Sviatopolk "the Accursed" Vladimirovich Prince Of Turov, Grand Prince of Kiev
- Born: Abt 980
- Died: 24 Jul 1019 about age 39
Sviatopolk I Vladimirovich (c. 980 - 1019) was the Kniaz' (Prince)of Turov (988 - 1015) and Velikii Kniaz (the Grand Prince) of Kiev (1015-1019) whose paternity and guilt in the murder of brothers are disputed.
Reverse of Svyatopolk's coin contains a fork image, interpreted as a sign of his descendance from two fathers. Sviatopolk's mother was a Greek nun captured by Svyatoslav I in Bulgaria and married to his lawful heir Jaropolk I. When Jaropolk was murdered by his brother Vladimir's agents, the new sovereign raped his wife and she soon (some would say, too soon) gave birth to a child. Thus, Sviatopolk was probably the eldest of Vladimir's sons, although the issue of his parentage has been questioned.
At the age of eight Vladimir put him in charge of Turov and later arranged his marriage with the daughter of the Polish king Boleslaus I. The young princess came to Turov together with Reinbern, the Bishop of Calabria, whose intentions are believed to have been to split the Russian Orthodox Church and the Greek Orthodox Church and subdue the former to the Roman Catholic Church. Dissatisfied with his father and instigated by his own wife and Reinbern, Sviatopolk began preparations for war against Vladimir, probably counting on support from his father-in-law. Vladimir soon found out about Sviatopolk's intentions and threw him, his wife and Reinbern in prison.
Not long before Vladimir's death, Sviatopolk was freed from prison and sent to govern the town of Vyshgorod several miles from Kiev. When Vladimir died in 1015, Sviatopolk's retinue concealed his death from him due to the fact that he, being Vladimir's oldest son, could claim the Kievan throne. It didn't take long for Sviatopolk to find out about his father's demise and he seized power in Kiev almost immediately.
Coins of Jaroslav and his descendants represent the trident, recently adopted as a state emblem of Ukraine.The citizens of Kiev did not show much sympathy for Sviatopolk and, therefore, he decided to distribute presents in order to win them over. Then, he decided to rid himself of his brothers' claims for the Kievan throne. Boris was the one who presented most danger to him, because he had been in charge of Vladimir's druzhina (personal guards) and army and enjoyed the support of the citizens. Sviatopolk sent his men to assassinate Boris, then Gleb and Sviatoslav.
Even though family feud wasn't something unusual back then, Sviatopolk's cold-blooded reprisal earned him the nickname of the Accursed. The news of this triple murder reached Sviatopolk's younger brother Jaroslav, Prince of Novgorod, who decided to go to war against Sviatopolk with the support from the citizens of Novgorod and the varangians. The battle took place not far from Lubech. Sviatopolk was defeated and fled to Poland.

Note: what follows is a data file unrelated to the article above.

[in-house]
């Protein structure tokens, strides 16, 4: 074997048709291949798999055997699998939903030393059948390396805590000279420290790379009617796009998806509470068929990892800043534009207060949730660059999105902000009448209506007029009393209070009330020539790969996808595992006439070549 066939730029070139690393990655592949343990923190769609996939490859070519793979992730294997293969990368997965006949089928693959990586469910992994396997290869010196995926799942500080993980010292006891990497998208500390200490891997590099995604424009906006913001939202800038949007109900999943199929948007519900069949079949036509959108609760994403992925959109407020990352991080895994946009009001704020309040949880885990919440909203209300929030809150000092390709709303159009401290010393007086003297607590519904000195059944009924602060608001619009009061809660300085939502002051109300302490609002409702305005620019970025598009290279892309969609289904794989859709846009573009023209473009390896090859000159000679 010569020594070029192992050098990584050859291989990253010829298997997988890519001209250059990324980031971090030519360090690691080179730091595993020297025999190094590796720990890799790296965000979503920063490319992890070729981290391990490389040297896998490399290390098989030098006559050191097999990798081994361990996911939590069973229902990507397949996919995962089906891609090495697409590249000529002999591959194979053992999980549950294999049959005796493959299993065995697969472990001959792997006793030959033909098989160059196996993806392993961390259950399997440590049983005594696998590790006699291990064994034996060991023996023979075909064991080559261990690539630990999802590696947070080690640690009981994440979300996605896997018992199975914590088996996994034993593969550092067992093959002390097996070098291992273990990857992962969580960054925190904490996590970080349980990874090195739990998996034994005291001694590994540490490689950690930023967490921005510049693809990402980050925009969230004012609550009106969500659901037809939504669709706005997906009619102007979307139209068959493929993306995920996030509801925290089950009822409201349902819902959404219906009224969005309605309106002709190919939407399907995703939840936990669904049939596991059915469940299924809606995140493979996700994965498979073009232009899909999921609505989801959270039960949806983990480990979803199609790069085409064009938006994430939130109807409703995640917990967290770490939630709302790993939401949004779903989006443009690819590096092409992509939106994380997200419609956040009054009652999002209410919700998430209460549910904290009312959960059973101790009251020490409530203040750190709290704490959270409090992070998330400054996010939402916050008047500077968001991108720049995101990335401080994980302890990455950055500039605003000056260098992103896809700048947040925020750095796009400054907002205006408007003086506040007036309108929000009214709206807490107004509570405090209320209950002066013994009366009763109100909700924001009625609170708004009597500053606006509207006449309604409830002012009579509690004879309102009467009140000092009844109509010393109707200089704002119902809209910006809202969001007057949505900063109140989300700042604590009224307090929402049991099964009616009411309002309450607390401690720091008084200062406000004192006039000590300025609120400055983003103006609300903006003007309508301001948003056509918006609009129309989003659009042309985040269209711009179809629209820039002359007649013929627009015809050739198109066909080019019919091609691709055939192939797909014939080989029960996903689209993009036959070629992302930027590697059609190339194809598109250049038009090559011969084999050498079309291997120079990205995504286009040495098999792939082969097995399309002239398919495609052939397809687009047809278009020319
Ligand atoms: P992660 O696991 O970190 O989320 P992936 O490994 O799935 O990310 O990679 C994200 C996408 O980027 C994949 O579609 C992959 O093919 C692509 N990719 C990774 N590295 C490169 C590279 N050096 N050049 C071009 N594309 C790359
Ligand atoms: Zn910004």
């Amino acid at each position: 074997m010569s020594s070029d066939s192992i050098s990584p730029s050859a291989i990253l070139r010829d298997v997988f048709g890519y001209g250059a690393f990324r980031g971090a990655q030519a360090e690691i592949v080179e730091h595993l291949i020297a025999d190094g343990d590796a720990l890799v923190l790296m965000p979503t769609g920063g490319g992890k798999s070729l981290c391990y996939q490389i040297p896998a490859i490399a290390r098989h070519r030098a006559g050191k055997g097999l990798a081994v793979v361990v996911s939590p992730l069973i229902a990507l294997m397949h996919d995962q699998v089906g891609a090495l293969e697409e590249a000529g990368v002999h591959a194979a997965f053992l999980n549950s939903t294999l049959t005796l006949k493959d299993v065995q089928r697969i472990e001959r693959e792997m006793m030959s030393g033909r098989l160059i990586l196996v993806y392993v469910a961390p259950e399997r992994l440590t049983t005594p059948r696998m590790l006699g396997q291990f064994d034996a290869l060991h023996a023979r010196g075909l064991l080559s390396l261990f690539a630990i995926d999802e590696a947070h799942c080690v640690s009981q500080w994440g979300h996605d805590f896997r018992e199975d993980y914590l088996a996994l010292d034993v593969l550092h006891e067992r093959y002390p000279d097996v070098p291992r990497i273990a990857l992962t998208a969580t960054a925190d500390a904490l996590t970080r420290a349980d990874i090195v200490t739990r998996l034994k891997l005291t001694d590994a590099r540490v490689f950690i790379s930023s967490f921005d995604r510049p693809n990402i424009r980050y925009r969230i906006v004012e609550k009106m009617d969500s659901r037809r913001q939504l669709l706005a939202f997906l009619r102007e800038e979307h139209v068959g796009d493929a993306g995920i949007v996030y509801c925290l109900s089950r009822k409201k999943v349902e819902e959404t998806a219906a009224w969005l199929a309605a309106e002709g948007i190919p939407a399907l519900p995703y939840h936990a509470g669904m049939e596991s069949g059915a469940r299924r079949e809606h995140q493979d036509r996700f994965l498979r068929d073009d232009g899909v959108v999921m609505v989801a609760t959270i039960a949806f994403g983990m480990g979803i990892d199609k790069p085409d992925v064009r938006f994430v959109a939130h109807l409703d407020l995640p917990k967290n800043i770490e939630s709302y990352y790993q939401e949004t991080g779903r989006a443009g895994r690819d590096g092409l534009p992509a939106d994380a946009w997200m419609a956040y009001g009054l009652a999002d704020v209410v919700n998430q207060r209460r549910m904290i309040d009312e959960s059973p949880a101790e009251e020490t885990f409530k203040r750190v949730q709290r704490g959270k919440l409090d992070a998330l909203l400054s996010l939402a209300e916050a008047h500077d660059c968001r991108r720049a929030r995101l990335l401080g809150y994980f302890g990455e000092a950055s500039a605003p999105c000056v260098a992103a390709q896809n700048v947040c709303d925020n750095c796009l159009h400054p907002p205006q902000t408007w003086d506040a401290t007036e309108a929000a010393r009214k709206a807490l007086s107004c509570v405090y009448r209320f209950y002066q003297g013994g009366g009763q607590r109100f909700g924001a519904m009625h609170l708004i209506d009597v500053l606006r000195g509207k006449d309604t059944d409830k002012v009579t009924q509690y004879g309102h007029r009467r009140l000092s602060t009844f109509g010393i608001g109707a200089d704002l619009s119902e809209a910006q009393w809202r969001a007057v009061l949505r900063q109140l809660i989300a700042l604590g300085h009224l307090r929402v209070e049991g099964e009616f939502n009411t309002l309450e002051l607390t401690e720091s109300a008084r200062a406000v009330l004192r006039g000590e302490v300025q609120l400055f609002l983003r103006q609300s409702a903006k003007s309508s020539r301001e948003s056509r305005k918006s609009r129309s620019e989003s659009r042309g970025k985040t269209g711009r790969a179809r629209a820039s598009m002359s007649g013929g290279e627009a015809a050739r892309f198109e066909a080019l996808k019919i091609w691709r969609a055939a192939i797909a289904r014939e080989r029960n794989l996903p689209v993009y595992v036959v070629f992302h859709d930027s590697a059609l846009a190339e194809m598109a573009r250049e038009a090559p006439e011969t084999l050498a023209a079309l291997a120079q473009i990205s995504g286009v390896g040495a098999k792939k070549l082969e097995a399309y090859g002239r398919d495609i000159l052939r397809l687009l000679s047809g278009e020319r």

Later, he returned to Rus, defeated Jaroslav with the help from his father-in-law and seized Kiev in 1017. Boleslaus I and his army remained in Rus for several months, but later had to retreat to Poland due to the increasing number attacks on the part of the Russians. On his way to Poland, Svyatopolk seized some of the Cherven towns.
Meanwhile, the citizens of Novgorod persuaded Jaroslav to go to war against Kiev once again. Sviatopolk was defeated and fled to the steppes. Soon he returned with the Pecheneg army and attacked Jaroslav on the Alta River, but was once again defeated and fled to Poland, eventually dying on his way there.
During the last century, the traditional account of Svyatopolk's career has been somewhat modified. It has been argued that it was Boris who succeeded Vladimir in Kiev, while Svyatopolk was still in prison. One Norse saga called Eymund's saga (a part of Yngvars saga víðförla), with remarkable details, puts on Jaroslav the blame of his brother Burizlaf's murder. This Burizlaf, however, may be Svyatopolk (whose troops were commanded by the Polish king Boleslaus I; the latter name is also rendered as Burizlaf in some sagas) as well as Boris.
Therefore it has been suggested that Svyatopolk ascended the throne after Boris's assassination and tried to fence off Jaroslav's attacks as well as to punish his agents guilty of Boris's murder.
The chronicle of Thietmar who died in 1018 could be regarded as the only contemporary and unbiased account of events, if not for the fact that Thietmar's data could have been supplied by Svyatopolk himself during his brief stay at the Polish court. Unfortunately it can be interpreted ambiguously as far as the question of Svyatopolk's guilt is concerned. One place in his chronicle can be understood (although this is not necessary) as telling that Svyatopolk escaped from Kiev to Poland immediately after his father's death. But Thietmar states that Boleslaus I of Poland firstly supported his son-in-law against Jaroslav in 1017, which is the date, according to the Russian Primary Chronicle, of Svyatopolk's first defeat by Jaroslav. Preparing a campaign against Kiev, Boleslaus abruptly stopped a successful war against the German Emperor Henry II. So, it is unlikely that Svyatopolk had been present at his court since 1015, which is often supposed by the historians that consider Jaroslav guilty of Boris and Gleb's murders.